Whereas the tradition of the common law has been a piecemeal development of court decisions (case law), the civil law drew upon Roman law and as such is founded on doctrinal law, that is, law laid down by scholars in an abstract and complete (no gaps) codified form. The German legal scientific revival of the late nineteenth century influenced the revisions of civil codes through Europe, resulting in an even greater focus on the theoretical and scientific approach to law. The systematic and conceptual approach to making law has been adopted throughout the legal system by scholars, legislators, lawyers and judges. Merryman argues that the conceptual structure of civil law jurisdictions and its inherent unstated assumptions about law and the legal process deeply affect how legal stakeholders think and work. As a point of comparison, he points out that attempts in England and the United States to emulate German legal science towards the end of the nineteenth century failed. The reason, he suggests, lay in the fear that the introduction of systematically rigid concepts of law and order would sacrifice the ability of the common law system to adapt flexibly to the ever-changing needs of an increasingly complex society.[54]

Furthermore, the legal system must be considered within the broader context of state authority. Whereas common law is based on a populist and democratic view of state authority, Damaska argues that civil law procedure is based on a hierarchical bureaucratised view of state authority.[55] In the same vein and discussing general cultural tendencies, Dagtoglou suggests that Anglo-Americans see state authority as a restriction on their personal freedoms, compared with Europeans, who consider state authorities have an obligation to citizens to maintain social values and to provide social order and services.[56] In the case of Germany, the authors of the post WWII German Basic Law (Grundgesetz) were determined not to allow a re-occurrence of the national-socialist regime. Accordingly, the German Basic Law incorporated social justice and democratic values that, according to Hoffmann-Riem, oblige the State to go further than providing a legal framework within which citizens can settle disputes ‘on the free market’. In other words, the German Basic Law obliges the German State to set societal values of what is right, what is wrong and what is just. The continued proliferation of complex German laws in all areas of human interaction has led to the expansion of the German social justice state and the expectation amongst disputants that the paternalistically interventionist State will set and enforce norms. Therefore, where the American or the Australian would expect services from the private sector, the European would expect the same services to be provided by the State.[57] Topical examples include higher education and dispute resolution. Additionally, Rueschemeyer suggests that the tendency to prefer an expert judicial solution to a conflict is linked to the negative view held by the middle and upper classes for openly dealing with conflict in the community.[58]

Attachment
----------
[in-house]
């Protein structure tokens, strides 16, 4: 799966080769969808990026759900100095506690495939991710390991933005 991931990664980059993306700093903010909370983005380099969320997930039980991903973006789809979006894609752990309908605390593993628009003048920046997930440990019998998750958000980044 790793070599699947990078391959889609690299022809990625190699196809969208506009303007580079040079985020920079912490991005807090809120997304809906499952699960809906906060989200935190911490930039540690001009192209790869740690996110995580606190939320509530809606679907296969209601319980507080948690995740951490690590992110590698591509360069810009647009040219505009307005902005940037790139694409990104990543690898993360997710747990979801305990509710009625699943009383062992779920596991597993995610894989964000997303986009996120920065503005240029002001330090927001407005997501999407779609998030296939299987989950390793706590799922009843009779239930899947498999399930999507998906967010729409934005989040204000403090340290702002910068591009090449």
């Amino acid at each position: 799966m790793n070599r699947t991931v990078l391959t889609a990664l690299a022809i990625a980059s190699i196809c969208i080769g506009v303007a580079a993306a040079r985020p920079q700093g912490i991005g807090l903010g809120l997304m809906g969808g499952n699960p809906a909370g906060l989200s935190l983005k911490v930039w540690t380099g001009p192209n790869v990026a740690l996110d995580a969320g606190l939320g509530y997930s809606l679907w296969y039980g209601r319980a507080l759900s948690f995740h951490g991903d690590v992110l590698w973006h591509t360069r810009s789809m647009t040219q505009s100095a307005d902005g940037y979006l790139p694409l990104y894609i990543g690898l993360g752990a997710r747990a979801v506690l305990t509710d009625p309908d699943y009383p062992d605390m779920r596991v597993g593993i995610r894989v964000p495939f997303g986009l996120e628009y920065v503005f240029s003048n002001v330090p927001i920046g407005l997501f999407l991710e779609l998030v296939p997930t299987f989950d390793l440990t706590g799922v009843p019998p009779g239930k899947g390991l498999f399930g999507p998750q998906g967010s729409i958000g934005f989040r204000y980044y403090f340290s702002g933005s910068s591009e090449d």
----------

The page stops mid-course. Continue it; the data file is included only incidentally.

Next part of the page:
Resistance to mediation in Germany and other civil law nations has been as persistent and unyielding as civil law legal systems themselves. The discussion about the constitutionality and legal validity of mediation in the German legal system, with its constitutionally-anchored social justice and democratic values,[59] dominated much of the academic debate in the 1990s. Meanwhile, mediation had already become part of mainstream dispute resolution in many common law jurisdictions. This preoccupation with resisting the entry of mediation as a legitimate dispute resolution process in the legal system has had a direct impact on how the mediation movement in Germany and other civil law nations has developed today. Initially, mediation services and training were offered primarily by non-lawyers (for example, psychologists, business consultants, counsellors). This has influenced the predominant mediation model taught through civil law countries and the nature of mediation training. A transformative/facilitative model that does not allow for separate meetings is commonly taught in mediation accreditation programs, and as described earlier in this article such training is considerably more theory-based, detailed and lengthy than the majority of training available in common law jurisdictions. In addition, the training generally has a solid inter-disciplinary foundation with most courses being offered by trainers from diverse disciplinary backgrounds. The strong theoretical approach reflects not only a civil lawyer’s thinking but also a culturally defined approach to education and training across all disciplines throughout Germany.